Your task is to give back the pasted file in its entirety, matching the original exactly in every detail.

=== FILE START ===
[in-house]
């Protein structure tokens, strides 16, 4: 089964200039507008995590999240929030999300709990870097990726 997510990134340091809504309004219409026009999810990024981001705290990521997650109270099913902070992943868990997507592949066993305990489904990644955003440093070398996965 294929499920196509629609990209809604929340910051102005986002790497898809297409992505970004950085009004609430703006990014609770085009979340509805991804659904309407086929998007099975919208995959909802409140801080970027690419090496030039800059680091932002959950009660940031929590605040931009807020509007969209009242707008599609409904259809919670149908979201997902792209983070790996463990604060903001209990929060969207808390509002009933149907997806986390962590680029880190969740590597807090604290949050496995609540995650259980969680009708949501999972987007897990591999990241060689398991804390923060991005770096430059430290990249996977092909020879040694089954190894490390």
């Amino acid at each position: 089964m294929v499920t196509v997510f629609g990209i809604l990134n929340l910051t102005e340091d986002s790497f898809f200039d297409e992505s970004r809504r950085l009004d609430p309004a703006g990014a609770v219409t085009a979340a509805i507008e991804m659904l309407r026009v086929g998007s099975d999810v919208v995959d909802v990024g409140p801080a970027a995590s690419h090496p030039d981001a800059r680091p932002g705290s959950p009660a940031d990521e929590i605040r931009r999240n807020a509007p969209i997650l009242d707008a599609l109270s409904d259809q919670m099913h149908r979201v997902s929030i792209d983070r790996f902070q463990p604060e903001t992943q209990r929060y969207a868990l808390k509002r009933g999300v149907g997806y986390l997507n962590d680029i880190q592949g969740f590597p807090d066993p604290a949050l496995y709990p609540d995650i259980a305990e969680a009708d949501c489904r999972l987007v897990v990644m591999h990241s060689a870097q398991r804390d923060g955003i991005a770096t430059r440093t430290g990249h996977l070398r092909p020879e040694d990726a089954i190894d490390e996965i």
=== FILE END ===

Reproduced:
[in-house]
């Protein structure tokens, strides 16, 4: 089964200039507008995590999240929030999300709990870097990726 997510990134340091809504309004219409026009999810990024981001705290990521997650109270099913902070992943868990997507592949066993305990489904990644955003440093070398996965 294929499920196509629609990209809604929340910051102005986002790497898809297409992505970004950085009004609430703006990014609770085009979340509805991804659904309407086929998007099975919208995959909802409140801080970027690419090496030039800059680091932002959950009660940031929590605040931009807020509007969209009242707008599609409904259809919670149908979201997902792209983070790996463990604060903001209990929060969207808390509002009933149907997806986390962590680029880190969740590597807090604290949050496995609540995650259980969680009708949501999972987007897990591999990241060689398991804390923060991005770096430059430290990249996977092909020879040694089954190894490390």
């Amino acid at each position: 089964m294929v499920t196509v997510f629609g990209i809604l990134n929340l910051t102005e340091d986002s790497f898809f200039d297409e992505s970004r809504r950085l009004d609430p309004a703006g990014a609770v219409t085009a979340a509805i507008e991804m659904l309407r026009v086929g998007s099975d999810v919208v995959d909802v990024g409140p801080a970027a995590s690419h090496p030039d981001a800059r680091p932002g705290s959950p009660a940031d990521e929590i605040r931009r999240n807020a509007p969209i997650l009242d707008a599609l109270s409904d259809q919670m099913h149908r979201v997902s929030i792209d983070r790996f902070q463990p604060e903001t992943q209990r929060y969207a868990l808390k509002r009933g999300v149907g997806y986390l997507n962590d680029i880190q592949g969740f590597p807090d066993p604290a949050l496995y709990p609540d995650i259980a305990e969680a009708d949501c489904r999972l987007v897990v990644m591999h990241s060689a870097q398991r804390d923060g955003i991005a770096t430059r440093t430290g990249h996977l070398r092909p020879e040694d990726a089954i190894d490390e996965i």